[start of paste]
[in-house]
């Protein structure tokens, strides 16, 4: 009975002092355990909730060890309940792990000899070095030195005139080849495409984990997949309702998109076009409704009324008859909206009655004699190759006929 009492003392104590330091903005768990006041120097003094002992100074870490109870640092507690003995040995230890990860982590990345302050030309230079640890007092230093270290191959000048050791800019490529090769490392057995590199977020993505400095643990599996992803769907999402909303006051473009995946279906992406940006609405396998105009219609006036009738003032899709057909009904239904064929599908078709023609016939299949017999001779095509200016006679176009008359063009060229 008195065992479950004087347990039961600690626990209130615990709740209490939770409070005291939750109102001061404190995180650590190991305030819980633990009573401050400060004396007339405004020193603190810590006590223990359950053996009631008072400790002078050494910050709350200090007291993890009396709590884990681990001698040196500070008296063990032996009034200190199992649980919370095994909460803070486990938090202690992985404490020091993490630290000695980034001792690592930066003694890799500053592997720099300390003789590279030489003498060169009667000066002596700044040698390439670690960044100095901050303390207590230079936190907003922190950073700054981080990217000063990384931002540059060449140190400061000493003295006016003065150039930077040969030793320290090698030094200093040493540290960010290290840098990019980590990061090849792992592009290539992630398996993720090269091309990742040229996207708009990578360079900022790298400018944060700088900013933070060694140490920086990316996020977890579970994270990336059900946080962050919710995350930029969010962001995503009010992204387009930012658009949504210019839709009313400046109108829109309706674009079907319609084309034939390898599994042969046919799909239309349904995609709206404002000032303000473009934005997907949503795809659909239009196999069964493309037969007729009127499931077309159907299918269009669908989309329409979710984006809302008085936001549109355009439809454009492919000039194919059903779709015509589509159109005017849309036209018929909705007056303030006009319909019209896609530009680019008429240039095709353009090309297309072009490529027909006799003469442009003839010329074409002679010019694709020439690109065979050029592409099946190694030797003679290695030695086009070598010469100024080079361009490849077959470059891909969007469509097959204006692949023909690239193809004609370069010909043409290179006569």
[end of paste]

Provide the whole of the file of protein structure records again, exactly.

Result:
[in-house]
């Protein structure tokens, strides 16, 4: 009975002092355990909730060890309940792990000899070095030195005139080849495409984990997949309702998109076009409704009324008859909206009655004699190759006929 009492003392104590330091903005768990006041120097003094002992100074870490109870640092507690003995040995230890990860982590990345302050030309230079640890007092230093270290191959000048050791800019490529090769490392057995590199977020993505400095643990599996992803769907999402909303006051473009995946279906992406940006609405396998105009219609006036009738003032899709057909009904239904064929599908078709023609016939299949017999001779095509200016006679176009008359063009060229 008195065992479950004087347990039961600690626990209130615990709740209490939770409070005291939750109102001061404190995180650590190991305030819980633990009573401050400060004396007339405004020193603190810590006590223990359950053996009631008072400790002078050494910050709350200090007291993890009396709590884990681990001698040196500070008296063990032996009034200190199992649980919370095994909460803070486990938090202690992985404490020091993490630290000695980034001792690592930066003694890799500053592997720099300390003789590279030489003498060169009667000066002596700044040698390439670690960044100095901050303390207590230079936190907003922190950073700054981080990217000063990384931002540059060449140190400061000493003295006016003065150039930077040969030793320290090698030094200093040493540290960010290290840098990019980590990061090849792992592009290539992630398996993720090269091309990742040229996207708009990578360079900022790298400018944060700088900013933070060694140490920086990316996020977890579970994270990336059900946080962050919710995350930029969010962001995503009010992204387009930012658009949504210019839709009313400046109108829109309706674009079907319609084309034939390898599994042969046919799909239309349904995609709206404002000032303000473009934005997907949503795809659909239009196999069964493309037969007729009127499931077309159907299918269009669908989309329409979710984006809302008085936001549109355009439809454009492919000039194919059903779709015509589509159109005017849309036209018929909705007056303030006009319909019209896609530009680019008429240039095709353009090309297309072009490529027909006799003469442009003839010329074409002679010019694709020439690109065979050029592409099946190694030797003679290695030695086009070598010469100024080079361009490849077959470059891909969007469509097959204006692949023909690239193809004609370069010909043409290179006569």